Thursday, June 25, 2009

From Color of Change

Color of Change website:

Dear Friends,

President Obama is trying to reform our broken health care system, which has left more than 45 million Americans uninsured[1] and millions more with insurance that won't provide the treatment they need.[2]

Some in Congress are with Obama. But the insurance industry, with help from Republicans[3] and so-called centrist Democrats,[4] is leading the charge to kill a key part of his plan -- a government-run insurance plan that would increase the number of Americans covered, called the "public option." Industry groups are spending millions -- $35 million in lobbying costs alone[5] -- to convince people that they won't be able to choose their doctor, that government will be making their medical decisions, that they'd be forced to take the government's plan, and that the plan is part of some socialist plot -- all lies. In reality, the insurance industry is trying to protect its enormous profits on the backs of everyday people.

For Black folks, the stakes couldn't be higher: we are twice as likely as Whites to be uninsured, we have more than double the rate of infant mortality, we face more than twice the rate of diabetes-related deaths than Whites -- and the list goes on.[6]

While the fight rages in Washington, our voices are simply not at the table. That's why I've joined in telling Congress that every person in this country should have equal access to affordable health care, regardless of race, income, or any other factor. Will you join me? It only takes a moment:

Americans understand the idea of the public option and overwhelmingly support it -- three out of four people want the federal government to offer insurance coverage.[7,8] But powerful lobbying groups like America's Health Insurance Plans, Pharmaceutical Researchers and Manufacturers of America, and the American Medical Association -- representing the insurance industry, the drug industry, and doctors -- are doing everything in their power to maintain the status quo.[9]

Several organizations have pushed back, including -- a key partner of ours in this fight -- but it will take all of us standing up if we want to win.

A public option makes sense for the country as a whole, and it makes particularly good sense for Black folks. Many of us make too much to qualify for Medicaid but either aren't eligible for or aren't adequately covered by private, employer-based plans. Overall, 21% of Blacks are uninsured, compared to 12% of Whites.[10]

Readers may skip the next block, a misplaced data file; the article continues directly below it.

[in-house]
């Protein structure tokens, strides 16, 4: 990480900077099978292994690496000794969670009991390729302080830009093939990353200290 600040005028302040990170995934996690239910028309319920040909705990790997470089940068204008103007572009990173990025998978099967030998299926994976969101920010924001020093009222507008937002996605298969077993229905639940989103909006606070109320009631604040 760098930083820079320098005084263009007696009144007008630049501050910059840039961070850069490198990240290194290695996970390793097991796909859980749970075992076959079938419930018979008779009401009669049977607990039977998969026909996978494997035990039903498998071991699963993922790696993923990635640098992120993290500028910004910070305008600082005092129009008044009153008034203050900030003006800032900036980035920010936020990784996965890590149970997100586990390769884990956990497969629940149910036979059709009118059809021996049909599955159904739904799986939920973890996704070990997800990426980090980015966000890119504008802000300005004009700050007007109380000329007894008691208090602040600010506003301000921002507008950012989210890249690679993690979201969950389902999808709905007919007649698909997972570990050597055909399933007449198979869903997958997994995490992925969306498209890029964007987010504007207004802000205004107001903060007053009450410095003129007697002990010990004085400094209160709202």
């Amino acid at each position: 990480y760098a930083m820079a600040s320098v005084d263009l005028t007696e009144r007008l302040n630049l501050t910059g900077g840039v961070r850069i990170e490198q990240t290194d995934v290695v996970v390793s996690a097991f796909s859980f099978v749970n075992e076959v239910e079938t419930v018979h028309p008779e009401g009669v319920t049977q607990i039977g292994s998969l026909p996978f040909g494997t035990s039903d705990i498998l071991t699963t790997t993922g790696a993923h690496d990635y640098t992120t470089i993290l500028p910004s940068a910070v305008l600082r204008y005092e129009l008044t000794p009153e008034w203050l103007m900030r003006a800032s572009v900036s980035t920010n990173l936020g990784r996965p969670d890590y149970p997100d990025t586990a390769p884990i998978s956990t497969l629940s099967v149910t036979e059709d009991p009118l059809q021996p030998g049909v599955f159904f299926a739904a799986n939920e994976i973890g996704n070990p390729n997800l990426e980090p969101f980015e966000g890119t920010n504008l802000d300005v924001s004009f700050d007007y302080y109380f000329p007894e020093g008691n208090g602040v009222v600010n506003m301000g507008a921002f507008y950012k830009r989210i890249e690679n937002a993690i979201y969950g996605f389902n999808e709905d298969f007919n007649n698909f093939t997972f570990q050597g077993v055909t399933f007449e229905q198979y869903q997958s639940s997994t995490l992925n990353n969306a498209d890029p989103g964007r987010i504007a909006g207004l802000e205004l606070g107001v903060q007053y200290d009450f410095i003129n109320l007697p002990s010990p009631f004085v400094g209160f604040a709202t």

We need a public insurance option, but that's not the only thing we should be fighting for. We need to push for equity in all aspects of our approach to health care. Every community deserves quality medical treatment, research and resources. That's not what we're getting now, and the numbers prove it:

  • 22% of Black women say cost keeps them away from the doctor's office, compared to 15% of White women [11]
  • Black women have the highest rates of new AIDS cases, cancer mortality, obesity and low-weight infants of any ethnic or racial group [12]
  • There are 13.6 Black infant deaths per 1,000 live births, compared to 5.7 White infant deaths per 1,000 live births [13]
  • There are 47 Black deaths from diabetes-related illness per 100,000 people, compared to 22.5 White deaths per 100,000 people [14]
  • There are 60.1 new AIDS cases per 100,000 people among Blacks, compared to 6.7 new cases per 100,000 people among Whites [15]
Our opportunity to address the disparities that keep too many of us from enjoying long, healthy lives is now.

Please join me in telling our lawmakers that the first step toward improving our health care system is including a public plan that makes good health something everyone can afford:



10. See #6
12. Ibid.
13. See #6
14. Ibid.
15. Ibid.

Additional resources:

Tuesday, June 23, 2009

Iran, USA and Twitter

In the past weeks much has happened on Twitter with and about the Iranian elections.

if Many of us greened our avatars in support of Iranians and we also commented on what might have happened if Twitter had existed in 2000 or 2004. Imagine the outpouring of tweets about the stolen election in Florida, the lack of backbones in democrats who refused to stand up to boss bush and his legal threat team in Florida.

If we had had more support and a way to communicate quickly - maybe the world would be very different right now [or maybe not] - we'll never know.

And 2004 - what if we had been able to tweet about Ohio all day - the election problems there - missing ballots, early closing, lack of machines when it was known they would be needed, long lines and hacked black boxes - with UberRepug Ken Blackwell in charge of the Ohio voting!

We would not have wanted interference from other countries - but we would have welcomed the emotional support and proxies had the bush admin shut down some ISPs or whatever it is the Iranian government is doing!

We could have take the the streets and still been in touch via our cell phones - limited as they were back then.

So why is Iran happening? I think the citizens there saw what happened here with 8 years of bush corruption, cronyism and lack of oversight of anything.

They saw the havoc that bush wrought with his additional 4 stolen years and they don't want 4 more years of Ahmadinejad...

The USA serves as an example of what happen you calmly accept fraudulent elections and allow corruption and illegality to go on unabated. Negative examples are as powerful learning tools as positive ones.

The world is still paying for our 8 years and Iranians look at us and do not wish to add to the mess in the world.